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Today : 2019.03.25
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Seoul, Korea

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About Korea

The Korean Peninsula is located in North-East Asia. It is bordered by the Amnok River (Yalu River) to the northwest, separating Korea from China, and the Duman River (Tumen River) to the northeast which separates Korea from both China and Russia. The country itself is flanked by the Yellow Sea to its west and the East Sea to the east. There are several notable islands that surround the peninsula including Jejudo, Ulleungdo and Dokdo.
The Korean peninsula is roughly 1,030 km (612 miles) long and 175 km (105 miles) wide at its narrowest point. Korea's total land area is 100,033 sq km, and it has a population of 51.1 million people (2018). Because of its unique geographical location, Korea is a very valuable piece of land and an international hub of Asia.

About Seoul

Seoul, the Gateway to Asia and Europe

The Korean Peninsula lies in the center of Northeast Asia. The coordinates of its capital, Seoul, are 37.34° N and 126.59° E, putting it in close proximity to the Yellow Sea. Seoul is within a three-hour flight from 43 cities with populations of over one million people. Korea’s location between China and Japan has been a great geographical advantage for the nation.

The Hangang (River) flows horizontally across Seoul, dividing the city into two sections lying north and south of the river.

There are 25 autonomous districts and 423 administrative “dong” units in Seoul. The city covers 0.28% of the entire peninsula (or 0.61% of South Korea), and spans an area 30.30 km north-to-south and 34.78 km west-to-east.

COPYRIGHT © SEOUL METROPOLITAN GOVERNMENT. ALL RIGHTS RESERVED.
For more information, please refer to The Official Travel Guide to Seoul. Click here

Like the rest of Korea, Seoul has four distinct seasons, which means the landscape changes considerably throughout the year. This unique climate is deeply embedded within Korea’s cultural fabric.

Spring in Seoul
Seoul’s average temperature is 12.5°C, and spring begins around March, when the entire city bursts into flowers. Many Seoulites enjoy strolling around Yeouido or other green spaces throughout the city that are filled with an astonishing display of cherry blossoms, forsythias, azaleas, and magnolias. This is the season when the temperature drops sharply after nightfall. Those planning to visit Seoul at this time must remember to pack suitable clothing. A pair of sunglasses and a mask to keep you safe from inhaling the yellow dust that is carried over from China during the spring are essential. The atmosphere can be extremely dry, so take extra care if you have sensitive skin or a sore throat.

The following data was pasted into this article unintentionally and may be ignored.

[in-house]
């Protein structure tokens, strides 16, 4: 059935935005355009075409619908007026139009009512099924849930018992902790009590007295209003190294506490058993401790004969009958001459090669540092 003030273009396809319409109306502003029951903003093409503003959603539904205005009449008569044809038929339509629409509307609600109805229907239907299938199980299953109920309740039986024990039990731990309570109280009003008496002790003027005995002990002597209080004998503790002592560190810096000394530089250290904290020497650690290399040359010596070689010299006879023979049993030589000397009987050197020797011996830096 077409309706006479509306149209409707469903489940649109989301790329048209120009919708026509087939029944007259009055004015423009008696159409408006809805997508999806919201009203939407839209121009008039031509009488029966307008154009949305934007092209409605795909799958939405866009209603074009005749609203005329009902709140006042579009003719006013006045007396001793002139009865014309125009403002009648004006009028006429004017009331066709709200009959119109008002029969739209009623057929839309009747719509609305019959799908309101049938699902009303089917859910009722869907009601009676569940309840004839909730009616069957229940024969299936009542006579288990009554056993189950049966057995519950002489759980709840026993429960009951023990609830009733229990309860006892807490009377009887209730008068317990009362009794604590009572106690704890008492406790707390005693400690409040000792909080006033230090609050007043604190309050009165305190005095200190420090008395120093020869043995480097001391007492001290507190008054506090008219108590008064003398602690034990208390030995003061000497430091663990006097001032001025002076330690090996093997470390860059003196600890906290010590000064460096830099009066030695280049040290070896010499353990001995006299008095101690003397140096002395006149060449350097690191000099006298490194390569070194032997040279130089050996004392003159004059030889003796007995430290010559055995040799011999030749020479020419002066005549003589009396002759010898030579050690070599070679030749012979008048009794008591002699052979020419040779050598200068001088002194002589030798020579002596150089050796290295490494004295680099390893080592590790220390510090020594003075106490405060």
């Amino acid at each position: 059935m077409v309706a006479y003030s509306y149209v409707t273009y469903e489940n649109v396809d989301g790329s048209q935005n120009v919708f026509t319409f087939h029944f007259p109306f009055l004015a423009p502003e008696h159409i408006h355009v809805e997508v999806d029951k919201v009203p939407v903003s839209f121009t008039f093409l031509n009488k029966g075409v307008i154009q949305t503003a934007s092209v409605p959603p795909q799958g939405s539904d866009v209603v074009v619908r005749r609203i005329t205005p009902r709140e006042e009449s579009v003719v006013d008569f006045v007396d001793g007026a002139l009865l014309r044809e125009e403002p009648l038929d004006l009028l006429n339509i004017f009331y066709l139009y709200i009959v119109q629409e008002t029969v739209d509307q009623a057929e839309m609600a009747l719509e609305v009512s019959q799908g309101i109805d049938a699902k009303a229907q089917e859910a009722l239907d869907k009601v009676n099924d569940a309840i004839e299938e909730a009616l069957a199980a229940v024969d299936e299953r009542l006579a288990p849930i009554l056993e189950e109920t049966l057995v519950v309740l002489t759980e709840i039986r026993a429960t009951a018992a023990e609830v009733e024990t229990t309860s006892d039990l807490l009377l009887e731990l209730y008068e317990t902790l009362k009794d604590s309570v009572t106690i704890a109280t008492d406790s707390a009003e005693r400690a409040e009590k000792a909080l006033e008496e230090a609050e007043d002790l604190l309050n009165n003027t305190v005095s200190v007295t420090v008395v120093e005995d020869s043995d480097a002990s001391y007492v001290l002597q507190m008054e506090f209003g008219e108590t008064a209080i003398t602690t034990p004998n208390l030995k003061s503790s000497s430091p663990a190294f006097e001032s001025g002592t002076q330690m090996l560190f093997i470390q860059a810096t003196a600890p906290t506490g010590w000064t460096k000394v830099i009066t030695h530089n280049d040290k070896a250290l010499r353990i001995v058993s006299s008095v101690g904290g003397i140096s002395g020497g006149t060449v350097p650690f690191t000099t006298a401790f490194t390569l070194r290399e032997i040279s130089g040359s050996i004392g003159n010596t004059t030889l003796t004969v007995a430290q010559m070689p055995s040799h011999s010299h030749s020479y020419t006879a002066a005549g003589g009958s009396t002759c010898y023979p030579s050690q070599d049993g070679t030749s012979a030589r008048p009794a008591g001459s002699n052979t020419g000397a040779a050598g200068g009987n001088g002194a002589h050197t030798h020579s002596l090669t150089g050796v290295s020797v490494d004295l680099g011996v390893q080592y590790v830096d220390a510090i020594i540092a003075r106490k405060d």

Summer in Seoul
Seoul’s long, hot, and humid summer is only interrupted by sporadic monsoon rains in June and July. If you find Seoul somewhat quiet during this period, that’s because many Koreans go on vacation at this time of year. You will also find people gathered around the water fountain in front of Gwanghwamun Square or under a bridge along the Hangang (River). Banpodaegyo (Bridge) is a popular spot that offers a fantastic view of the city
Fall in Seoul
Seoul’s pleasant autumn season lasts from September to November. Seoul is filled with bright autumnal colors at this time of year. It is the harvest season, which is celebrated by paying tribute to the ancestral deities and spirits. It is also the season in which people prepare for the imminent winter. In addition, Seoul Street Art Festival (Hi Seoul Festival), one of Seoul’s major festivals, is held during this period. During this time, Changgyeonggung Palace and Gyeongbokgung Palace are also open to the public in the evenings, as well as the Seoul Lantern Festival, which lights up the streets at night, offering many spectacles.
Winter in Seoul
Due to the strong influence of icy air from the North, winter is quite cold in Seoul. This is when public areas all over Seoul open skating rinks. The days become markedly shorter, and you will see Seoulites busily going about their business wrapped up against the cold under myriad flashy neon lights.

Seoul’s average temperature and rainfall by month (unit ℃,mm)

Month 1 2 3 4 5 6 7 8 9 10 11 12 Year
Temperature -0.9 1 6.3 13.3 18.9 23.6 25.8 26.3 22.4 15.5 8.9 1.6 13.6
Rainfall 11.3 22.7 9.6 80.5 28.6 99 226 72.9 26 81.5 104.6 29.1 792.1

COPYRIGHT © SEOUL METROPOLITAN GOVERNMENT. ALL RIGHTS RESERVED.
For more information, please refer to The Official Travel Guide to Seoul. Click here

Seoul’s food does wonders in attracting people to the city. Whatever you have, wherever you are, the food will never fail to satisfy you. From fine dining to casual street food, you will find traditional Korean food, a variety of western cuisine, and fusion cuisine served all throughout the city at restaurants that make you feel like eating at home.